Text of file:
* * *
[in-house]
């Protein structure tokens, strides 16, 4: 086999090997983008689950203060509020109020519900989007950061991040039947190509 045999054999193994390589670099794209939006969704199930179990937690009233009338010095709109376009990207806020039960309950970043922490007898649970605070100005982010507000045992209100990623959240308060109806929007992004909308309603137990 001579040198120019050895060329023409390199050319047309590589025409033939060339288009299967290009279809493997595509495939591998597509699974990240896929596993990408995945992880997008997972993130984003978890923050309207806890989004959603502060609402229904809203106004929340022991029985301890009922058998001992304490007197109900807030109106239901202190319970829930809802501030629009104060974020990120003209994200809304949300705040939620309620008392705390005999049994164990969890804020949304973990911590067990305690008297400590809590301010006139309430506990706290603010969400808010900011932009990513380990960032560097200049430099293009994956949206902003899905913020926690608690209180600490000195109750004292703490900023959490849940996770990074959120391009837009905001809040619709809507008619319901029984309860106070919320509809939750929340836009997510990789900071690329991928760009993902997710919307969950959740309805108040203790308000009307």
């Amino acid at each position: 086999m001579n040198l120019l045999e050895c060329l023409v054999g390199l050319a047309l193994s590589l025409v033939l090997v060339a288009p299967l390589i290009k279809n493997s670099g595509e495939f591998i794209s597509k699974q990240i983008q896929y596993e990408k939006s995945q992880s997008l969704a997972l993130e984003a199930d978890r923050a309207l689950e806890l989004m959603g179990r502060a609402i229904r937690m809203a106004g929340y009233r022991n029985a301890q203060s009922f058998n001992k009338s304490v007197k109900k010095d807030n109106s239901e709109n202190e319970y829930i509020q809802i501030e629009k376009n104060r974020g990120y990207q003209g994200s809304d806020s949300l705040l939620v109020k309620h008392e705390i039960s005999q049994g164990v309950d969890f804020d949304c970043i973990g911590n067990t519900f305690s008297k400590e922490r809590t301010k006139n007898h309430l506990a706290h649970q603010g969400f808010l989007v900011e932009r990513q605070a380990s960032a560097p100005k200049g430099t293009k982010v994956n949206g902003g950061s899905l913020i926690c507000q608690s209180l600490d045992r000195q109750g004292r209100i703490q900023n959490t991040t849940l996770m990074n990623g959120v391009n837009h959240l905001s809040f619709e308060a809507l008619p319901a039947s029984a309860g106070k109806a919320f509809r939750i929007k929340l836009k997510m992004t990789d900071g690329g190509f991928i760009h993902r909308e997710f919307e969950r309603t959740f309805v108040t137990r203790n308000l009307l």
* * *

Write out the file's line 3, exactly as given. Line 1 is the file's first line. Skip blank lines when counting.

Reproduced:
């Amino acid at each position: 086999m001579n040198l120019l045999e050895c060329l023409v054999g390199l050319a047309l193994s590589l025409v033939l090997v060339a288009p299967l390589i290009k279809n493997s670099g595509e495939f591998i794209s597509k699974q990240i983008q896929y596993e990408k939006s995945q992880s997008l969704a997972l993130e984003a199930d978890r923050a309207l689950e806890l989004m959603g179990r502060a609402i229904r937690m809203a106004g929340y009233r022991n029985a301890q203060s009922f058998n001992k009338s304490v007197k109900k010095d807030n109106s239901e709109n202190e319970y829930i509020q809802i501030e629009k376009n104060r974020g990120y990207q003209g994200s809304d806020s949300l705040l939620v109020k309620h008392e705390i039960s005999q049994g164990v309950d969890f804020d949304c970043i973990g911590n067990t519900f305690s008297k400590e922490r809590t301010k006139n007898h309430l506990a706290h649970q603010g969400f808010l989007v900011e932009r990513q605070a380990s960032a560097p100005k200049g430099t293009k982010v994956n949206g902003g950061s899905l913020i926690c507000q608690s209180l600490d045992r000195q109750g004292r209100i703490q900023n959490t991040t849940l996770m990074n990623g959120v391009n837009h959240l905001s809040f619709e308060a809507l008619p319901a039947s029984a309860g106070k109806a919320f509809r939750i929007k929340l836009k997510m992004t990789d900071g690329g190509f991928i760009h993902r909308e997710f919307e969950r309603t959740f309805v108040t137990r203790n308000l009307l």